The Great Knot is threatened by the loss of intertidal habitats used as stopovers, due to expansion of aquaculture and agriculture, human disturbance and pollution involving degradation of wetlands in the Yellow Sea region. The same problem occurs in South Korea.
In Philippines, India and Australia, they are threatened by mangrove afforestation and degradation of the habitat by intensive fishing activities and human developments.

The global population was estimated to number 380,000 individuals in 2006, but a new estimate in 2007 placed this population in the band 292,000/295,000 individuals.  
This population is rapidly declining, and the Great Knot is currently listed as Endangered.

Fr: Bécasseau de l'Anadyr
Ang: Great Knot
All: Großer Knutt
Esp: Correlimos Grande
Ita: Piovanello gigante
Nd: Grote Kanoet
Sd: kolymasnäppa


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Page Scolopacidae Family

Summary cards


Great Knot
Calidris tenuirostris

Charadriiformes Order – Scolopacidae Family

The Great Knot is the largest member of the genus Calidris. It is very similar to the Surfbird and is the larger “cousin” of the Red Knot.
It breeds in NE Siberia and winters in SE Asia and Australia, with some wintering populations in Arabia, Pakistan, India and Bangladesh. It breeds at high elevations on high plateaus, but in winter, it can be found in coastal sheltered habitats such as bays, lagoons and estuaries. It feeds mainly on plant material during the breeding season, although the chicks are exclusively fed on insects, but molluscs, crustaceans and gastropods are included in the winter diet.

The Great Knot is threatened by habitat loss, especially the intertidal areas used as stopovers in the Yellow Sea region and in South Korea, caused by expansion of human activities.
The population is rapidly declining and the Great Knot is currently listed as Endangered.

Only birds in non-breeding or incomplete nuptial plumage are displayed on this page.

Length: 26-28 cm
Wingspan: 56-66 cm
Weight: 115-248 g

The Great Knot in breeding plumage is very similar to the Surfbird. The upperparts are greyish-brown with streaked pattern. It develops large rufous-brown spots and blackish tips on scapulars. The uppertail-coverts are white. Breast and flanks are heavily spotted black on the white underparts.
The head is streaked with black.
The bill is black but longer than that of the Surfbird. The eyes are dark brown. Legs and feet are dark grey to olive-green.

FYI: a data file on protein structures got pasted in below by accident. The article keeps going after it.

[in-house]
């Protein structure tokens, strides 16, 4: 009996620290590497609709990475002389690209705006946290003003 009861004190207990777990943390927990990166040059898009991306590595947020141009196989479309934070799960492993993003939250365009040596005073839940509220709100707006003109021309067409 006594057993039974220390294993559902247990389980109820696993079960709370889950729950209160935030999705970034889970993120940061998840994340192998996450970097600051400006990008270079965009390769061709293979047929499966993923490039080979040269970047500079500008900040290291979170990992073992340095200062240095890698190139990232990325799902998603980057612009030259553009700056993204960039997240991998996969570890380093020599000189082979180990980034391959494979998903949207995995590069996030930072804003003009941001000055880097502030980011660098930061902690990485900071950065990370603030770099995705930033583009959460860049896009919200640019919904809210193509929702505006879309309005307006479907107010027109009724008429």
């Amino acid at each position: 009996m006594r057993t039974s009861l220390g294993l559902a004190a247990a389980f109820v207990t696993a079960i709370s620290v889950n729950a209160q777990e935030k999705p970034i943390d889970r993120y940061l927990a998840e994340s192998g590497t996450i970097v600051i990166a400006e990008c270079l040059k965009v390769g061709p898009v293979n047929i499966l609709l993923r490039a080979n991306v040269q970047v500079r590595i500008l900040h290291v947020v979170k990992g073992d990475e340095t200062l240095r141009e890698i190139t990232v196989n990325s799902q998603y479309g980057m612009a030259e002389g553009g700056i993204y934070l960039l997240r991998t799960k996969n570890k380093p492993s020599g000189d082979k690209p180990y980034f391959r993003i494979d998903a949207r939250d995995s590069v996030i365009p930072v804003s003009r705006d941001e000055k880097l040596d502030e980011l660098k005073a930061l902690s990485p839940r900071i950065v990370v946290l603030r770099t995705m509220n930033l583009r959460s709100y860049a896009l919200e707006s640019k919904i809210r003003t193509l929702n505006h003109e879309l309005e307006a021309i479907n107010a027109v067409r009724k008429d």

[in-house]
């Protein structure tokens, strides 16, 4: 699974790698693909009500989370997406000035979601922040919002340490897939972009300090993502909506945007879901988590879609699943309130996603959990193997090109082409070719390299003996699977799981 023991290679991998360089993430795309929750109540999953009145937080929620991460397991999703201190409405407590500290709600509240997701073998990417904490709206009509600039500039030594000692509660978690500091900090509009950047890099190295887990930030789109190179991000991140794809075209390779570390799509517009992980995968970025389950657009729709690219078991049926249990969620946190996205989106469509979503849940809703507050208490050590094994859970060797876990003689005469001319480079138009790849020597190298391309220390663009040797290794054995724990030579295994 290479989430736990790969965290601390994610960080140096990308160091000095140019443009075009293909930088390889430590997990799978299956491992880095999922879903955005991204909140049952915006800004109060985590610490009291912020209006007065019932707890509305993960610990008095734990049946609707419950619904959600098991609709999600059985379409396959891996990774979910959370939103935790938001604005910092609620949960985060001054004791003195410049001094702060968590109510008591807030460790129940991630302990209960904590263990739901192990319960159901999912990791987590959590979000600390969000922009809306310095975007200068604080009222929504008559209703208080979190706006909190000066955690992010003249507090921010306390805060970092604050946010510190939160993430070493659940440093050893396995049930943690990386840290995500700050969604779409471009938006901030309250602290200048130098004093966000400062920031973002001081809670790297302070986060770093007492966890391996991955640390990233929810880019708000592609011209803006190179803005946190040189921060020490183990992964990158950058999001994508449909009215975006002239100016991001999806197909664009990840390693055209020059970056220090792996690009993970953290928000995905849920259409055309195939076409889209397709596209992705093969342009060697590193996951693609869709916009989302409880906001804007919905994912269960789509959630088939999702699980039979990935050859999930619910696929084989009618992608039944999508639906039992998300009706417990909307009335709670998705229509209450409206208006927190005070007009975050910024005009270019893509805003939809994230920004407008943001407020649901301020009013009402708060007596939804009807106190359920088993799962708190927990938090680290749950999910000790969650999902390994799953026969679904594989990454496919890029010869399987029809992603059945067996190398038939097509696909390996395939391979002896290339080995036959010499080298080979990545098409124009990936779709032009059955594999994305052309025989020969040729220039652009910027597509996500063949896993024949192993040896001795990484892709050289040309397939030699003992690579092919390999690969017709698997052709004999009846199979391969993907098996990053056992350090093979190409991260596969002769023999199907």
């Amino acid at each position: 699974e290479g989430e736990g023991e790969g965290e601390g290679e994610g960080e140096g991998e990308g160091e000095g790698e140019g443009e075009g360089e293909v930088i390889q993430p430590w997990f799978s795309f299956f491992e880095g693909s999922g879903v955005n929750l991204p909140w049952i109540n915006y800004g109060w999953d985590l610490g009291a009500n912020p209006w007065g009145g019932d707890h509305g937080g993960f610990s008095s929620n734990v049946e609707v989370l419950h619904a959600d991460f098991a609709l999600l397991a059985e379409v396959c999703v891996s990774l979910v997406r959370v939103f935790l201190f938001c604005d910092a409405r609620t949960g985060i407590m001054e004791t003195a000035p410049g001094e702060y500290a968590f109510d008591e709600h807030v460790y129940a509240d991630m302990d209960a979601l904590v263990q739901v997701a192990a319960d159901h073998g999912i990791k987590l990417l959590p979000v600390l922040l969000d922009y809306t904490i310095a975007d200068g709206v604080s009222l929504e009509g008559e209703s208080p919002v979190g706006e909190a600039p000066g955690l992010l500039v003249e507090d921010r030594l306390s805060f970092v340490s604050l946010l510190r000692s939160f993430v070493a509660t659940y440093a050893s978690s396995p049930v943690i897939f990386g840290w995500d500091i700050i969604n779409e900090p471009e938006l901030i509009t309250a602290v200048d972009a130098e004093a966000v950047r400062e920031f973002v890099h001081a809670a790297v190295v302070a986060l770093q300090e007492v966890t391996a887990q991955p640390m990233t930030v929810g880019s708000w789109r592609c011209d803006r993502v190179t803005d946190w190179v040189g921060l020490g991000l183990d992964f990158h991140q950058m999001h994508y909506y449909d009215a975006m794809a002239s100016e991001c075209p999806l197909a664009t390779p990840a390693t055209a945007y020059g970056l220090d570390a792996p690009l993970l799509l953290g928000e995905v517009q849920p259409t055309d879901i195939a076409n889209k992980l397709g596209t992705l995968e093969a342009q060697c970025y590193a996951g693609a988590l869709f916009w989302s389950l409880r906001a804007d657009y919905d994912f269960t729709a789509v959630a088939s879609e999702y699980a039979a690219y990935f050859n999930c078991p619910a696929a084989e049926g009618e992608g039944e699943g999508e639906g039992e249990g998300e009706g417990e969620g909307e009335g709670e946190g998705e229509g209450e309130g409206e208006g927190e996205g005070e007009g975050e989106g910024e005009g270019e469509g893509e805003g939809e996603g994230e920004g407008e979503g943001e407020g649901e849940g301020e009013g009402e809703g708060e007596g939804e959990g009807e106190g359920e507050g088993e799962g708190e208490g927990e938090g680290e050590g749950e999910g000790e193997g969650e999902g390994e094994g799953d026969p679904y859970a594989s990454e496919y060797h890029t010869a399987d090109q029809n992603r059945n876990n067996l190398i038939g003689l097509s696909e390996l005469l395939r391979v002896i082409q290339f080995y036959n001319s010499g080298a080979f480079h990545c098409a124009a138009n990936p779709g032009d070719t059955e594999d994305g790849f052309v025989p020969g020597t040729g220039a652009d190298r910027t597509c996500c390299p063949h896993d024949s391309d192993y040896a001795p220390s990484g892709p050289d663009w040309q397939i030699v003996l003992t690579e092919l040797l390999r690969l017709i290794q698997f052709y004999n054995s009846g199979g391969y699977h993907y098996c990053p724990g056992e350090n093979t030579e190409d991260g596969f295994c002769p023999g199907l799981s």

Male and female are similar.   
The juvenile resembles adult in winter, but with darker and browner plumage. There are narrow whitish-buff fringes on the upperparts. Crown and breast are dark with brownish-buff wash.    

The Great Knot breeds in NE Siberia in Russia. It winters mainly in SE Asia and S to Australia. Some populations also winter in Arabia, Pakistan, NW, S and NE India and Bangladesh.

The Great Knot breeds in subarctic and montane tundra habitats in NE Siberia, between 300 and 1,700 metres of elevation, but generally below, around 1,000 metres in the E part of the breeding range, and slightly higher in the W part.
They nest in gravelling areas with lichens, herbs and heathers, but also in areas with thick layer of lichens and scattered dwarf trees such as Larix and Pinus pumila.
During winter, it occurs in sheltered coastal habitats with large intertidal mudflats, and can be found in estuaries, bays and lagoons, and occasionally on ocean beaches.

The Great Knot is usually silent, but it occasionally gives a disyllabic “nyut-nyut” call similar to that of the Red Knot. During the breeding season, we can also hear a soft whistling song.

The Great Knot feeds mainly on berries and some other plant material during the breeding season, but the chicks are exclusively fed on insects, larvae, beetles and spiders.
Outside this period, it feeds mainly on bivalves, snails, worms and crustaceans, and only occasionally on sea-cucumbers.

This species feeds by jabbing quickly the bill into the mud in the intertidal mudflats, often at water edge. It takes prey from mid-surface or just below it. It is often seen in mixed-species foraging groups.

With godwits

The Great Knot is territorial and monogamous, and usually returns to the same nesting sites. Both parents share the nesting duties, but the female leave the area after hatching and the male tends the chicks.

The Great Knot is a long-distance migrant and travels mainly along the coast with some stopovers. They often travel in mixed-species flocks. They arrive at their wintering grounds between August and October. They forage in large flocks at stopovers, but mainly in small groups on the wintering areas.

The Great Knot has the typical steady direct flight of all Calidris species, but the wingbeats are looser and slower.

The laying occurs between late May and late June. The density is about 13 pairs/9,5 km² of suitable habitat.
The nest is a shallow depression lined with lichens. It is placed on the ground among rocks and low vegetation.

The female lays 4 dark-coloured eggs with blackish speckles. The incubation is shared by both adults and lasts about three weeks. The female leaves the nesting site after hatching, while the male tends the chicks alone. The young leave the nest very soon and fledge 20-25 days after hatching, depending on weather conditions. They become independent several days later.

The non-breeding adult has paler grey upperparts and breast. Head, neck and upperparts are finely streaked darker grey, whereas breast and flanks are streaked greyish on the white background of the underparts. We can see an indistinct white wingbar. Rump and uppertail-coverts are white.